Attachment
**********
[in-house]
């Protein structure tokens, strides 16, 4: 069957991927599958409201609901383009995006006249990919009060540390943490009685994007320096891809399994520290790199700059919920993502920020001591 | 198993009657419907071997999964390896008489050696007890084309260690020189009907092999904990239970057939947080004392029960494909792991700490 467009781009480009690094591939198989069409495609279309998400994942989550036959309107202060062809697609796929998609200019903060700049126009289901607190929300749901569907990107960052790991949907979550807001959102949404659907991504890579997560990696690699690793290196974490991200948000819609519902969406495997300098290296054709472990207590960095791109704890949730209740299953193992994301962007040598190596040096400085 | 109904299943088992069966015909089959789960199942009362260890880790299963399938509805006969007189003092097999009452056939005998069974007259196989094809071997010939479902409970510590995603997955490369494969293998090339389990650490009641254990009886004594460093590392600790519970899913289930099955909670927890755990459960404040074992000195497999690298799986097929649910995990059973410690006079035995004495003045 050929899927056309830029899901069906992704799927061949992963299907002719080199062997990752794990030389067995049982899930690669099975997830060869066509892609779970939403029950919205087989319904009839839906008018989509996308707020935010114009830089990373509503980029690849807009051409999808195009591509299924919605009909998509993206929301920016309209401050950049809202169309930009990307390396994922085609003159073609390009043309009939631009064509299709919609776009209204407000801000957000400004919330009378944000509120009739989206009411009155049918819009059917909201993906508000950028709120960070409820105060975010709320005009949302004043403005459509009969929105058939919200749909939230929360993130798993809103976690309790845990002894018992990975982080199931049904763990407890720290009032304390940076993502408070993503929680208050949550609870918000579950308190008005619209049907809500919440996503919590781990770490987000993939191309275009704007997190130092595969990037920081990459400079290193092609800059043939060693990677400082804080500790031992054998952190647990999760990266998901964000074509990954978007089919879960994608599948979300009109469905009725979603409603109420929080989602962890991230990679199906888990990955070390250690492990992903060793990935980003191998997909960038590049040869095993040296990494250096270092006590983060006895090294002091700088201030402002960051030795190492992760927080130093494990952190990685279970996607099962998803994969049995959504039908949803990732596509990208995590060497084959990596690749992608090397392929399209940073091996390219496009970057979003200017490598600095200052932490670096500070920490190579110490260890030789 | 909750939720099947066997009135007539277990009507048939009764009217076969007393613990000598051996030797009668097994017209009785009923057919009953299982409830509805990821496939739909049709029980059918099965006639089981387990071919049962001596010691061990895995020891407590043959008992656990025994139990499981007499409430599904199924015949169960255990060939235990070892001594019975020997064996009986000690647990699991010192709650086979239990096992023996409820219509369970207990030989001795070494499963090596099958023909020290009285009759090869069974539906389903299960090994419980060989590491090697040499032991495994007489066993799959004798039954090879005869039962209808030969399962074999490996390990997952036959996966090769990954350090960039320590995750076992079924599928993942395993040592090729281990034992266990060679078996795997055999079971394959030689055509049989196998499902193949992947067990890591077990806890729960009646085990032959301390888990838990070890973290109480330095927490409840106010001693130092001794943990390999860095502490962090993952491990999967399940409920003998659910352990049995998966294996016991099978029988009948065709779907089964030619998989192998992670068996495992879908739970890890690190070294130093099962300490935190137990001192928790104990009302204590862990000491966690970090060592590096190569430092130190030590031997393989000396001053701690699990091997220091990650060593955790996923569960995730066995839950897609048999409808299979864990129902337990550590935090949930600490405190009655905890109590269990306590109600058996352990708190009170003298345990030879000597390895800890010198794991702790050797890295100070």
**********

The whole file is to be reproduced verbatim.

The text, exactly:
[in-house]
């Protein structure tokens, strides 16, 4: 069957991927599958409201609901383009995006006249990919009060540390943490009685994007320096891809399994520290790199700059919920993502920020001591 | 198993009657419907071997999964390896008489050696007890084309260690020189009907092999904990239970057939947080004392029960494909792991700490 467009781009480009690094591939198989069409495609279309998400994942989550036959309107202060062809697609796929998609200019903060700049126009289901607190929300749901569907990107960052790991949907979550807001959102949404659907991504890579997560990696690699690793290196974490991200948000819609519902969406495997300098290296054709472990207590960095791109704890949730209740299953193992994301962007040598190596040096400085 | 109904299943088992069966015909089959789960199942009362260890880790299963399938509805006969007189003092097999009452056939005998069974007259196989094809071997010939479902409970510590995603997955490369494969293998090339389990650490009641254990009886004594460093590392600790519970899913289930099955909670927890755990459960404040074992000195497999690298799986097929649910995990059973410690006079035995004495003045 050929899927056309830029899901069906992704799927061949992963299907002719080199062997990752794990030389067995049982899930690669099975997830060869066509892609779970939403029950919205087989319904009839839906008018989509996308707020935010114009830089990373509503980029690849807009051409999808195009591509299924919605009909998509993206929301920016309209401050950049809202169309930009990307390396994922085609003159073609390009043309009939631009064509299709919609776009209204407000801000957000400004919330009378944000509120009739989206009411009155049918819009059917909201993906508000950028709120960070409820105060975010709320005009949302004043403005459509009969929105058939919200749909939230929360993130798993809103976690309790845990002894018992990975982080199931049904763990407890720290009032304390940076993502408070993503929680208050949550609870918000579950308190008005619209049907809500919440996503919590781990770490987000993939191309275009704007997190130092595969990037920081990459400079290193092609800059043939060693990677400082804080500790031992054998952190647990999760990266998901964000074509990954978007089919879960994608599948979300009109469905009725979603409603109420929080989602962890991230990679199906888990990955070390250690492990992903060793990935980003191998997909960038590049040869095993040296990494250096270092006590983060006895090294002091700088201030402002960051030795190492992760927080130093494990952190990685279970996607099962998803994969049995959504039908949803990732596509990208995590060497084959990596690749992608090397392929399209940073091996390219496009970057979003200017490598600095200052932490670096500070920490190579110490260890030789 | 909750939720099947066997009135007539277990009507048939009764009217076969007393613990000598051996030797009668097994017209009785009923057919009953299982409830509805990821496939739909049709029980059918099965006639089981387990071919049962001596010691061990895995020891407590043959008992656990025994139990499981007499409430599904199924015949169960255990060939235990070892001594019975020997064996009986000690647990699991010192709650086979239990096992023996409820219509369970207990030989001795070494499963090596099958023909020290009285009759090869069974539906389903299960090994419980060989590491090697040499032991495994007489066993799959004798039954090879005869039962209808030969399962074999490996390990997952036959996966090769990954350090960039320590995750076992079924599928993942395993040592090729281990034992266990060679078996795997055999079971394959030689055509049989196998499902193949992947067990890591077990806890729960009646085990032959301390888990838990070890973290109480330095927490409840106010001693130092001794943990390999860095502490962090993952491990999967399940409920003998659910352990049995998966294996016991099978029988009948065709779907089964030619998989192998992670068996495992879908739970890890690190070294130093099962300490935190137990001192928790104990009302204590862990000491966690970090060592590096190569430092130190030590031997393989000396001053701690699990091997220091990650060593955790996923569960995730066995839950897609048999409808299979864990129902337990550590935090949930600490405190009655905890109590269990306590109600058996352990708190009170003298345990030879000597390895800890010198794991702790050797890295100070």